A student at Victoria University of Wellington, in New Zealand, is a finalist for the James Dyson Award for a 3D printed prosthetic nose he designed as part of his Master's project. The James Dyson Award is an international design award for engineering students as part of its mission to get your people excited about design engineering.
From the Victoria University of Wellington article "Zach Challies, under the supervision of Bernard Guy and Ross Stevens from Victoria’s School of Design, has created a shock-absorbing scaffold that sits under a traditional prosthetic nose. His printed prosthesis will be New Zealand’s entry in the international design award, which will be judged in the United Kingdom with the winner announced in November."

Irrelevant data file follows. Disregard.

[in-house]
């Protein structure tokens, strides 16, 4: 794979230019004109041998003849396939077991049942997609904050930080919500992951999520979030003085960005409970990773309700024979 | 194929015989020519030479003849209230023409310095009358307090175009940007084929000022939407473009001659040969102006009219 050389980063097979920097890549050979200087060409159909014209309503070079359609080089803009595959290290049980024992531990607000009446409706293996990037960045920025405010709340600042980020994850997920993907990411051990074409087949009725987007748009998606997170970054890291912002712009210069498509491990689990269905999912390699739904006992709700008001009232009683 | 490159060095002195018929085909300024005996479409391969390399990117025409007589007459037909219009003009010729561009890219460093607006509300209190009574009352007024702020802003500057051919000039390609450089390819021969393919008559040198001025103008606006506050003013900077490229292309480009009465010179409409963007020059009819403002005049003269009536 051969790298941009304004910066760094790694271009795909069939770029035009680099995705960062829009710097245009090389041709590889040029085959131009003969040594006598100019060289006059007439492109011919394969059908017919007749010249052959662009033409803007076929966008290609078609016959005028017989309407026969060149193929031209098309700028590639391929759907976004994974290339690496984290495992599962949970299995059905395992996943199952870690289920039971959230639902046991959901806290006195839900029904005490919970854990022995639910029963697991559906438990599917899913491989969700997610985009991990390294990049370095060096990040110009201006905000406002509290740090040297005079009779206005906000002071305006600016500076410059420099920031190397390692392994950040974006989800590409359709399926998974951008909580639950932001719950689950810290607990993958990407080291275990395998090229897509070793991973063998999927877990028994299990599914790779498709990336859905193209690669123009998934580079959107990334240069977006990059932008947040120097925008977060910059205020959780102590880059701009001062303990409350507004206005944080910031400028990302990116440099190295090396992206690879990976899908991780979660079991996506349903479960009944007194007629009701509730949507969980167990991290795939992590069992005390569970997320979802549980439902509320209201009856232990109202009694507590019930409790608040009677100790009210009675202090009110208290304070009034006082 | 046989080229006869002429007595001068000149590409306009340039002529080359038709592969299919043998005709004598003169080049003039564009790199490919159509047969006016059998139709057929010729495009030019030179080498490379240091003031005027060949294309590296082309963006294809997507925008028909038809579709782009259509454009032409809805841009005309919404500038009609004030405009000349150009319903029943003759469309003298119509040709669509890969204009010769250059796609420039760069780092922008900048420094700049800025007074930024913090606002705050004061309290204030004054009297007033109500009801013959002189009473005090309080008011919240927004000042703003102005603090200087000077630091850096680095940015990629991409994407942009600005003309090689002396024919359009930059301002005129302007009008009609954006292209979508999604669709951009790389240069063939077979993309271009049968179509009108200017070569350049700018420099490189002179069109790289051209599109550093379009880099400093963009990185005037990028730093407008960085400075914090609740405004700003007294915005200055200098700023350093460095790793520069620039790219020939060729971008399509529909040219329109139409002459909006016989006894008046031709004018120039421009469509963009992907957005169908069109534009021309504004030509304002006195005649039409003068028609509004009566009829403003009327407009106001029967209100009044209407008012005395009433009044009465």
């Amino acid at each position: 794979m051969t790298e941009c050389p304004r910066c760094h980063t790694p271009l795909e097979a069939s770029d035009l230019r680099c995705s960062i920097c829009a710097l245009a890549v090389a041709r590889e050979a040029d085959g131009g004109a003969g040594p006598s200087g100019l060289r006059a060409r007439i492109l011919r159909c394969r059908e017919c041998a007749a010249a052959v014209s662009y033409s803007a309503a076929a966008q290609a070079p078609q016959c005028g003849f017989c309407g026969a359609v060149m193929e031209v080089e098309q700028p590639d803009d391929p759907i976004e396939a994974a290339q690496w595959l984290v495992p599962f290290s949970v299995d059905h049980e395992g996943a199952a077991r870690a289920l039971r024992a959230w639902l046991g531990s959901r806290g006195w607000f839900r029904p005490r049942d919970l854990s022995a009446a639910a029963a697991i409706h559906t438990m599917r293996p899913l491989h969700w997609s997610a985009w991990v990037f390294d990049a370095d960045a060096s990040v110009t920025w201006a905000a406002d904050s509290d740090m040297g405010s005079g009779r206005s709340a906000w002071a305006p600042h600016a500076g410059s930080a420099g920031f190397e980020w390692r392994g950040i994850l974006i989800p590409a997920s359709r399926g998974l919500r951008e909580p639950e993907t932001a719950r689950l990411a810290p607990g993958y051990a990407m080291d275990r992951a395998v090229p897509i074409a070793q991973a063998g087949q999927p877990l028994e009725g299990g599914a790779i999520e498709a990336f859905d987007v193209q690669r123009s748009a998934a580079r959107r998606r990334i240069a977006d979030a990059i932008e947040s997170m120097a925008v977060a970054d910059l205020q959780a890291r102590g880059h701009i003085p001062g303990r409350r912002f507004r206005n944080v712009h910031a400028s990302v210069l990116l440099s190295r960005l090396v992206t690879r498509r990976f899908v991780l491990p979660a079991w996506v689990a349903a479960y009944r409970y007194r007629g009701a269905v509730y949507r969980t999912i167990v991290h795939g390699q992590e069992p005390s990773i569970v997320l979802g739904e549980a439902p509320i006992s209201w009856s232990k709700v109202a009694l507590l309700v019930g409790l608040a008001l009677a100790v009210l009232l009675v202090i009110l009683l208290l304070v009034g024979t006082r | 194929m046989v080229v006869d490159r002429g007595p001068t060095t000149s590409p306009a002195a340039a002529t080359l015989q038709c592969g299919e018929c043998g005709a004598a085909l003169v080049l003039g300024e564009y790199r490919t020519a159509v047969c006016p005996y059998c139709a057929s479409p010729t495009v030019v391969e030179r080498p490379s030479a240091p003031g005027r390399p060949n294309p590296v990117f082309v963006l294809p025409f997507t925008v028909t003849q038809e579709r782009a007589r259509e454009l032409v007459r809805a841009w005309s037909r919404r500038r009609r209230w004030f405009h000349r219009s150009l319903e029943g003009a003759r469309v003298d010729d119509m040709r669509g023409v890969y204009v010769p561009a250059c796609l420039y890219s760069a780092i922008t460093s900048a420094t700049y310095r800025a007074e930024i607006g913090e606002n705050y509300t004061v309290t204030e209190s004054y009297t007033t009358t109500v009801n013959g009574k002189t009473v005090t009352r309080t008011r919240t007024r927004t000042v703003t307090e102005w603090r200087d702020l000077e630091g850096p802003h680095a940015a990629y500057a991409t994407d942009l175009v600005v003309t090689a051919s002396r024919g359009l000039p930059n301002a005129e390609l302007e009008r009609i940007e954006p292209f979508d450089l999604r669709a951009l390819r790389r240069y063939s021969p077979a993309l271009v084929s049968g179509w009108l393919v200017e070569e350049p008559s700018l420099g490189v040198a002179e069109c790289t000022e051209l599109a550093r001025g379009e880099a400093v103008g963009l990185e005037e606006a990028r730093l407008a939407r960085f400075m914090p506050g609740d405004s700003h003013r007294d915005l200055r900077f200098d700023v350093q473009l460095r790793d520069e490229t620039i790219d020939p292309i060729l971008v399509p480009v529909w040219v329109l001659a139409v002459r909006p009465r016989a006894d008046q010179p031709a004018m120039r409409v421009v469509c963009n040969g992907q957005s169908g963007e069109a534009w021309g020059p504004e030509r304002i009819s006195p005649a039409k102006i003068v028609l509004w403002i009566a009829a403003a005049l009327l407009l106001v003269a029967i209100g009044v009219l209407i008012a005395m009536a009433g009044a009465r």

With the input of a maxillofacial surgeon and the prosthetic wearer, Zach was able to identify several issues with how current prosthesis adhere to a patient's face using as simple magnet connection. The magnets are not very strong so the prosthesis can easily be knocked free, making it difficult to play sports or other activities. His solution to this problem involves a 3D printed support fitted under a nose-shaped facade, which cost less than $50. He also created a cheap version of the mold, that could be printed in about two hours, and is easily and inexpensively replaceable if it was damaged during sports or strenuous activity.
“I wanted to investigate where we could start to help out through design. Utilizing a multi-material printer, we’re looking at different retention methods so it will be more secure on the face and provide a lot more security to the wearer,” said Zach. “Traditionally the prosthesis is there to replace the missing anatomy, whereas we’re focused on trying to enhance the wearer’s lifestyle through design. The goal is to create a prosthetic that’s desired by the wearer. It’s also about challenging preconceptions of what a facial prosthetic should be.”
Read more about the award winning 3D printed prosthetic nose at Victoria University of Wellington.